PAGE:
Tragedy brings the best, and the worst, out in people.

As journalists, it is something we see a lot of when covering major events.

When the Christchurch shootings happened, New Zealanders all over this country rallied together to say "no" to racism and support our Muslim brothers and sisters. When Whakaari/White Island erupted on December 9, the nation mourned with our local and international communities as the names of the dead and injured came through.

Vigils were held. Money raised. Candles lit. People were remembered and honoured. This compassion was mirrored, if not led, by local and national leaders and we as a country celebrated that.

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Such heart is a beautiful part of what makes us Kiwis – standing up for the little guy.

But as with most things, there's a flipside.

As reported today, someone has used the death of Whakatāne nurse Sheila Cheng to create a fake crowdfunding page.

Cheng had been taking a few hours' respite from treating Whakaari victims when she was involved in a crash near Rotorua. Her death was tragic enough. Having someone take advantage of other people's grief and goodwill by exploiting her memory makes it so very much worse.

Yet as despicable as this con is, it is a strong reminder to exercise caution when donating money. Just because someone has set up a page for a charitable cause, it doesn't mean it is legitimate.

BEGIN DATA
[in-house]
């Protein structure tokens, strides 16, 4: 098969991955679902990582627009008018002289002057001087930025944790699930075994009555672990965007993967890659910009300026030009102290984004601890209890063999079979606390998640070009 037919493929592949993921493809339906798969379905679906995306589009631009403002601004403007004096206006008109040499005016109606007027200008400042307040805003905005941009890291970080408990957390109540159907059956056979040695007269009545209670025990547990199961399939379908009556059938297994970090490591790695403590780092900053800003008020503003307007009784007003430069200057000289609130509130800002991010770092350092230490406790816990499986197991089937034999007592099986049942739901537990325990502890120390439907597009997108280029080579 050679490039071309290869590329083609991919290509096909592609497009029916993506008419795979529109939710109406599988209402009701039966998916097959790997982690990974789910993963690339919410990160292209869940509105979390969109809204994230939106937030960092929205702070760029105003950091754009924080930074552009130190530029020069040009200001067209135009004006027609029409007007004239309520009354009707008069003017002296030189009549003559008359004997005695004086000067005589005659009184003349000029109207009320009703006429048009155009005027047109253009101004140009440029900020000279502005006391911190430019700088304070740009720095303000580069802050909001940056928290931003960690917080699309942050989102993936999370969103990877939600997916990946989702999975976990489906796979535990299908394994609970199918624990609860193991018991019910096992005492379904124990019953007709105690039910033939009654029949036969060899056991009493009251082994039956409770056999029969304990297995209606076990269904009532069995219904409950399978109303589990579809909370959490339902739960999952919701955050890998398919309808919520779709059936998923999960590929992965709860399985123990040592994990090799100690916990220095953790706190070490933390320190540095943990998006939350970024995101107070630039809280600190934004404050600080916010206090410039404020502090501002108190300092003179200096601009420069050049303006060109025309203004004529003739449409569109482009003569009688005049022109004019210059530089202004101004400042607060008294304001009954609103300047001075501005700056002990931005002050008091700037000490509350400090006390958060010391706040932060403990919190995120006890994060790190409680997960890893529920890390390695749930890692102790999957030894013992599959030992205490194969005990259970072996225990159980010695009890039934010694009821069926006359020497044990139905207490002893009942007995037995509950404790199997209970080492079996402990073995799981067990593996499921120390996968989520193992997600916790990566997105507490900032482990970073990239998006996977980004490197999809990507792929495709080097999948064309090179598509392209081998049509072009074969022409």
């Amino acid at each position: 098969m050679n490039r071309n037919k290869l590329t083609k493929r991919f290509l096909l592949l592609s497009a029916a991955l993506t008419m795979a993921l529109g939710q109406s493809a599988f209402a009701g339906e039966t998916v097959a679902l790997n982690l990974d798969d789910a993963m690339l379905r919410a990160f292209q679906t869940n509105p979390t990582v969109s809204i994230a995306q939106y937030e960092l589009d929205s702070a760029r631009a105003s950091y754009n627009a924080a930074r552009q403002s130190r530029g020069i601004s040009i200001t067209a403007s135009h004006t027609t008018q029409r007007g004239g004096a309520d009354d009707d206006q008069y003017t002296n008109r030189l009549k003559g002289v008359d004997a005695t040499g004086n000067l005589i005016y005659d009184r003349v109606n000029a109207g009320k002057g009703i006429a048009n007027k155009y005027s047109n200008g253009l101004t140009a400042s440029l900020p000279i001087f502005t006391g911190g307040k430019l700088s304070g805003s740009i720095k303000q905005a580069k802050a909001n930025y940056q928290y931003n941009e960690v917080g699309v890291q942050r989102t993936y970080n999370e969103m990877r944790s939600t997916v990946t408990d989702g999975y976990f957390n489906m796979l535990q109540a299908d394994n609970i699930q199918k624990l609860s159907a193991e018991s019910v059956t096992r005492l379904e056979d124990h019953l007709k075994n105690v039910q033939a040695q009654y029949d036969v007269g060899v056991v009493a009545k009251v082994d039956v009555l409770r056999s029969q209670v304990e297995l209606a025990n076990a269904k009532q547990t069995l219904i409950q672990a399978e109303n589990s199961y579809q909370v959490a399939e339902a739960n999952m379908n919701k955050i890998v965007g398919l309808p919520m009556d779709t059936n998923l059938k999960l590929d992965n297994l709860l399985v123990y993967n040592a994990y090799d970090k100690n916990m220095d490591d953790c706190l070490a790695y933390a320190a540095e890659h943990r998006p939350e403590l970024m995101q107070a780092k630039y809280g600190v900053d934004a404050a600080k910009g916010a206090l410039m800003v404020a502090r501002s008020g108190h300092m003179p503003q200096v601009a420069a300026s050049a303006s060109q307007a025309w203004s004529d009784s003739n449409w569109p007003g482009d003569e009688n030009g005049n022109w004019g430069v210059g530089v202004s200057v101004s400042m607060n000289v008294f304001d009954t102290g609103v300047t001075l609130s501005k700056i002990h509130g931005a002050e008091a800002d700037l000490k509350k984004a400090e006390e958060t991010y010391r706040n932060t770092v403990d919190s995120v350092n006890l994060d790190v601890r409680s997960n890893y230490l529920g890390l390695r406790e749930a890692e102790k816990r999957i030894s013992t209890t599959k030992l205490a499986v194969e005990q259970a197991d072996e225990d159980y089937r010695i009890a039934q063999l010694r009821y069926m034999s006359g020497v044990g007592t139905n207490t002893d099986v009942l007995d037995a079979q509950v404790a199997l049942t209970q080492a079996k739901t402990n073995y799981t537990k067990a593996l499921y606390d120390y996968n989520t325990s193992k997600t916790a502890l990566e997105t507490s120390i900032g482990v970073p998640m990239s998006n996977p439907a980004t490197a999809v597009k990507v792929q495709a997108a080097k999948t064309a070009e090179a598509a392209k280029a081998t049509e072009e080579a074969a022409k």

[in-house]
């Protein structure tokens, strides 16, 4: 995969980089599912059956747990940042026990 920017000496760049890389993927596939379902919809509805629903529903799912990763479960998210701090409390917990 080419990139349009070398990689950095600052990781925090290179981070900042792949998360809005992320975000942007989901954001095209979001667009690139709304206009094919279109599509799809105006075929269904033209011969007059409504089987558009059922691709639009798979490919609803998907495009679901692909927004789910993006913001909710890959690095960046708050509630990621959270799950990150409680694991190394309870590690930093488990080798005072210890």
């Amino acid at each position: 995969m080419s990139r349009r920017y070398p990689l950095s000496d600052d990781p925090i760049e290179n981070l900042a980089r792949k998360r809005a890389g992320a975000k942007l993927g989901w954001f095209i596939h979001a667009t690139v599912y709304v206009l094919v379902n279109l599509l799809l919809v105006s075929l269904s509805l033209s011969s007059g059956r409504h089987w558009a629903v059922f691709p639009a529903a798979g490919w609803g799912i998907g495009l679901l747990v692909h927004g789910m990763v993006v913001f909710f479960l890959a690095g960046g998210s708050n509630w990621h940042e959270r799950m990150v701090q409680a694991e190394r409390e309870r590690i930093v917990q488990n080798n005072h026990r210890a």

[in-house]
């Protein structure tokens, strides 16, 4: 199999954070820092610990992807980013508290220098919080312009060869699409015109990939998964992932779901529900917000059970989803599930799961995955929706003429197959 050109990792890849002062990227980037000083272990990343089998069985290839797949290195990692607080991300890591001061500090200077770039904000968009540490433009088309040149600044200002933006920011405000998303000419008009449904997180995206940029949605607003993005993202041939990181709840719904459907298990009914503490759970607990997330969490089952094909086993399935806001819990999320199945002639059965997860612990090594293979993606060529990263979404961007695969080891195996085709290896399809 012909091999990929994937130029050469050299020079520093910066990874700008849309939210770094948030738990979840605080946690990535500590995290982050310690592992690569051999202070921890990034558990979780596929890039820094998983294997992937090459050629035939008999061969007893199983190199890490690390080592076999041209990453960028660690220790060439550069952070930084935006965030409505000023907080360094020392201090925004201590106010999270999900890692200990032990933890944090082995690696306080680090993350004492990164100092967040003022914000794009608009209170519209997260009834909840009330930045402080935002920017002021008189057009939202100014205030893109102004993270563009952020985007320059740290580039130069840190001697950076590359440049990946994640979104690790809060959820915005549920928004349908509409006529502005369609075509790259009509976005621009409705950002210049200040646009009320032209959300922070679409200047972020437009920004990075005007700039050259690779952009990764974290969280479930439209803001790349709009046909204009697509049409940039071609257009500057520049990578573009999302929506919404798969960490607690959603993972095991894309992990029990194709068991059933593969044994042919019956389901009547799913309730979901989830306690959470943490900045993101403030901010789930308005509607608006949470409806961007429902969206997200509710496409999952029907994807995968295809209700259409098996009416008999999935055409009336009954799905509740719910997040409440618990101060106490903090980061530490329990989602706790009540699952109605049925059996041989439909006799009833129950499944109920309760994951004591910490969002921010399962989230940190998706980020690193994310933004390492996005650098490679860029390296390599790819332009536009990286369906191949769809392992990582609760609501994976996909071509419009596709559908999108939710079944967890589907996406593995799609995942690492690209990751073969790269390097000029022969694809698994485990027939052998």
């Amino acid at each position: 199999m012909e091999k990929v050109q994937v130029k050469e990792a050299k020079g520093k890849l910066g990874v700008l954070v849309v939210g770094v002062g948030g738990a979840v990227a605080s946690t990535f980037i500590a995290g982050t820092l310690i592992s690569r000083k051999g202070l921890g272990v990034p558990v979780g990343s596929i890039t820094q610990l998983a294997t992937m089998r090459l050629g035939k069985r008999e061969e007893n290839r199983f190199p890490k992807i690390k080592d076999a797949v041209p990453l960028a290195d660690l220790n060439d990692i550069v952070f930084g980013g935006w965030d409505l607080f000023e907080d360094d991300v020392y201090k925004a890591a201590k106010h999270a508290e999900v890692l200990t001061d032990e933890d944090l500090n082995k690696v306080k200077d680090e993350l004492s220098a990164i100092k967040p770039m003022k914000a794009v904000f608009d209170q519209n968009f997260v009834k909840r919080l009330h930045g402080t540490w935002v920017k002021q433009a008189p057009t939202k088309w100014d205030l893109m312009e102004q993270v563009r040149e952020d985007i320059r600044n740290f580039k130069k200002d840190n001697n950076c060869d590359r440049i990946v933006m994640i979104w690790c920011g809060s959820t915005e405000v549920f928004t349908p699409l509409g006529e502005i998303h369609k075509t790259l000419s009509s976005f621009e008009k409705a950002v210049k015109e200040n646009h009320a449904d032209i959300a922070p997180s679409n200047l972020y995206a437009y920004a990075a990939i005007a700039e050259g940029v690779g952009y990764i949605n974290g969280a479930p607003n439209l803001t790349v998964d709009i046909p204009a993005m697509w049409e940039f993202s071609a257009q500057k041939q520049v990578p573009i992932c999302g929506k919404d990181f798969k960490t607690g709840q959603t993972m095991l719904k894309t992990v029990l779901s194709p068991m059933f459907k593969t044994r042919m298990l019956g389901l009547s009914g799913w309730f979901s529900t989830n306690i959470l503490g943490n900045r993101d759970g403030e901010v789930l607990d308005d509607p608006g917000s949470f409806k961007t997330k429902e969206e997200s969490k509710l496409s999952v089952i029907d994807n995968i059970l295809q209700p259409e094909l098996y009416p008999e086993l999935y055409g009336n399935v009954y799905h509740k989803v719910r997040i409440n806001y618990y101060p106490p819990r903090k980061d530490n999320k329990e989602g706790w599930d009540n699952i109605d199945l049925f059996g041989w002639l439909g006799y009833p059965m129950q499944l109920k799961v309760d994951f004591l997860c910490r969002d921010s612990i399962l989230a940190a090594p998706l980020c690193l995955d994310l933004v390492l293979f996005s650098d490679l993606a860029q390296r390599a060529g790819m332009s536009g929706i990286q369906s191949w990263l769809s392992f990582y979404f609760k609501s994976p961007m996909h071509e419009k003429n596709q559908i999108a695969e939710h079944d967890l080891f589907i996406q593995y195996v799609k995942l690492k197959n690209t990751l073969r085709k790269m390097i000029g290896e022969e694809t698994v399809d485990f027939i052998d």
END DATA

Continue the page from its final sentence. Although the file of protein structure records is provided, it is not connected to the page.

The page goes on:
I had this thought last month, watching online thousands of dollars flow towards Australian bush fire appeals. As those fires burned, dozens of different crowdfunding pages popped up. Some seemed valid. Others were to me suspiciously more than vague in detailing how, where or when donations would be distributed. Yet, the money continued to flow from well-meaning Kiwis wanting to do their bit.

I was perplexed.

Have we become a society so hung up on wanting to do "our bit" in times of crisis that common sense just goes out the door? If so, it's of no surprise that scammers would come in for a feeding frenzy at the first chance.

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It's time we readjusted our goodwill barometer. It is noble to give to others in need, but I believe we need to be smarter.

Scammers preying on the memory of a dead woman who did so much good for others are, in my opinion, bottom-feeding scum who have no place in society.

Let's not make it so easy for them.